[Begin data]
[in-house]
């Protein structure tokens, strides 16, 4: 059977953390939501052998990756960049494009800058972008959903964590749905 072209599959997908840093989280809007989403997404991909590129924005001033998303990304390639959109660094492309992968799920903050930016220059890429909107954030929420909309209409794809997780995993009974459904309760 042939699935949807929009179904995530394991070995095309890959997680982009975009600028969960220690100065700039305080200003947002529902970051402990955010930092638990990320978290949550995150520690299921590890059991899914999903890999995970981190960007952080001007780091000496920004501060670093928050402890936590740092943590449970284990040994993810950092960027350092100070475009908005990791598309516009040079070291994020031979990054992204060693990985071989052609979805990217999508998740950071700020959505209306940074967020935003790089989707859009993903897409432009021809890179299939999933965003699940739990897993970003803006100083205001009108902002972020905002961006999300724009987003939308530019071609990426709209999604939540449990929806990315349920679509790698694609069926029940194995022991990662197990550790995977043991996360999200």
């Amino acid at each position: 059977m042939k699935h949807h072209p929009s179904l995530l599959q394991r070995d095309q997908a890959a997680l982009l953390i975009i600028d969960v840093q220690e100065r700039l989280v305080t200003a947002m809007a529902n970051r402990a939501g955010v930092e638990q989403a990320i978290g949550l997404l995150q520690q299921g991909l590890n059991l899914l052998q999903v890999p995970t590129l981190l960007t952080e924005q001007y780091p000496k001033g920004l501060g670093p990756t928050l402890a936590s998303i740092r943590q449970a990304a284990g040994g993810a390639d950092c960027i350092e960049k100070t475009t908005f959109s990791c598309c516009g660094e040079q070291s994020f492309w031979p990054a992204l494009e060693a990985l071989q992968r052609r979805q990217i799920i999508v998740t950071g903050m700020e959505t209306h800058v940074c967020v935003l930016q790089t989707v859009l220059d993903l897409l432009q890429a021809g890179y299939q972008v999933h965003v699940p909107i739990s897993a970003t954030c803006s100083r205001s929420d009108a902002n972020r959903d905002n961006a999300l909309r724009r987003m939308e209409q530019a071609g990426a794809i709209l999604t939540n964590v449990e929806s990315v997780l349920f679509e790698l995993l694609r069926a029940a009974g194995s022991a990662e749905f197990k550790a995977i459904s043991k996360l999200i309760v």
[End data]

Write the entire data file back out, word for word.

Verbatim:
[in-house]
């Protein structure tokens, strides 16, 4: 059977953390939501052998990756960049494009800058972008959903964590749905 072209599959997908840093989280809007989403997404991909590129924005001033998303990304390639959109660094492309992968799920903050930016220059890429909107954030929420909309209409794809997780995993009974459904309760 042939699935949807929009179904995530394991070995095309890959997680982009975009600028969960220690100065700039305080200003947002529902970051402990955010930092638990990320978290949550995150520690299921590890059991899914999903890999995970981190960007952080001007780091000496920004501060670093928050402890936590740092943590449970284990040994993810950092960027350092100070475009908005990791598309516009040079070291994020031979990054992204060693990985071989052609979805990217999508998740950071700020959505209306940074967020935003790089989707859009993903897409432009021809890179299939999933965003699940739990897993970003803006100083205001009108902002972020905002961006999300724009987003939308530019071609990426709209999604939540449990929806990315349920679509790698694609069926029940194995022991990662197990550790995977043991996360999200």
């Amino acid at each position: 059977m042939k699935h949807h072209p929009s179904l995530l599959q394991r070995d095309q997908a890959a997680l982009l953390i975009i600028d969960v840093q220690e100065r700039l989280v305080t200003a947002m809007a529902n970051r402990a939501g955010v930092e638990q989403a990320i978290g949550l997404l995150q520690q299921g991909l590890n059991l899914l052998q999903v890999p995970t590129l981190l960007t952080e924005q001007y780091p000496k001033g920004l501060g670093p990756t928050l402890a936590s998303i740092r943590q449970a990304a284990g040994g993810a390639d950092c960027i350092e960049k100070t475009t908005f959109s990791c598309c516009g660094e040079q070291s994020f492309w031979p990054a992204l494009e060693a990985l071989q992968r052609r979805q990217i799920i999508v998740t950071g903050m700020e959505t209306h800058v940074c967020v935003l930016q790089t989707v859009l220059d993903l897409l432009q890429a021809g890179y299939q972008v999933h965003v699940p909107i739990s897993a970003t954030c803006s100083r205001s929420d009108a902002n972020r959903d905002n961006a999300l909309r724009r987003m939308e209409q530019a071609g990426a794809i709209l999604t939540n964590v449990e929806s990315v997780l349920f679509e790698l995993l694609r069926a029940a009974g194995s022991a990662e749905f197990k550790a995977i459904s043991k996360l999200i309760v």